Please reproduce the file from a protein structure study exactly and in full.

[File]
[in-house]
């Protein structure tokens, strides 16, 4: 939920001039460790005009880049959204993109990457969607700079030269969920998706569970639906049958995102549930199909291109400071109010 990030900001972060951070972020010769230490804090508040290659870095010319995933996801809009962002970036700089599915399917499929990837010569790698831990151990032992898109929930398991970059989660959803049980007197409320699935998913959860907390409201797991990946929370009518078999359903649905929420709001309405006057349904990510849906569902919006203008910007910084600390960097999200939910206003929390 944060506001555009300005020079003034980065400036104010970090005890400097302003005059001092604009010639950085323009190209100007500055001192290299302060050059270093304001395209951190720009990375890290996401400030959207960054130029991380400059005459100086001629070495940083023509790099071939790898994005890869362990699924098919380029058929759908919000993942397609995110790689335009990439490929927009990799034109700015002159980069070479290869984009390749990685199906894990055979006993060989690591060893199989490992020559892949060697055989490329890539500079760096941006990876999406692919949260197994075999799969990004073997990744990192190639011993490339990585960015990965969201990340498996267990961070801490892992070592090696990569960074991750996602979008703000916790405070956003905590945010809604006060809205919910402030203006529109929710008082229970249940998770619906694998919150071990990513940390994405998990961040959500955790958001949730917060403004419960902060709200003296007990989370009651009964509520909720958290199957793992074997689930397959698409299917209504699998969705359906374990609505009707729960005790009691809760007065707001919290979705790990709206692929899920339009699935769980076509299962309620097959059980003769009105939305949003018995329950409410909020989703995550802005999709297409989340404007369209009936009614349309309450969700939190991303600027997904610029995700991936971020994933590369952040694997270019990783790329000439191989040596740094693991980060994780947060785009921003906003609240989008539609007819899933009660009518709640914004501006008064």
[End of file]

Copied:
[in-house]
């Protein structure tokens, strides 16, 4: 939920001039460790005009880049959204993109990457969607700079030269969920998706569970639906049958995102549930199909291109400071109010 990030900001972060951070972020010769230490804090508040290659870095010319995933996801809009962002970036700089599915399917499929990837010569790698831990151990032992898109929930398991970059989660959803049980007197409320699935998913959860907390409201797991990946929370009518078999359903649905929420709001309405006057349904990510849906569902919006203008910007910084600390960097999200939910206003929390 944060506001555009300005020079003034980065400036104010970090005890400097302003005059001092604009010639950085323009190209100007500055001192290299302060050059270093304001395209951190720009990375890290996401400030959207960054130029991380400059005459100086001629070495940083023509790099071939790898994005890869362990699924098919380029058929759908919000993942397609995110790689335009990439490929927009990799034109700015002159980069070479290869984009390749990685199906894990055979006993060989690591060893199989490992020559892949060697055989490329890539500079760096941006990876999406692919949260197994075999799969990004073997990744990192190639011993490339990585960015990965969201990340498996267990961070801490892992070592090696990569960074991750996602979008703000916790405070956003905590945010809604006060809205919910402030203006529109929710008082229970249940998770619906694998919150071990990513940390994405998990961040959500955790958001949730917060403004419960902060709200003296007990989370009651009964509520909720958290199957793992074997689930397959698409299917209504699998969705359906374990609505009707729960005790009691809760007065707001919290979705790990709206692929899920339009699935769980076509299962309620097959059980003769009105939305949003018995329950409410909020989703995550802005999709297409989340404007369209009936009614349309309450969700939190991303600027997904610029995700991936971020994933590369952040694997270019990783790329000439191989040596740094693991980060994780947060785009921003906003609240989008539609007819899933009660009518709640914004501006008064």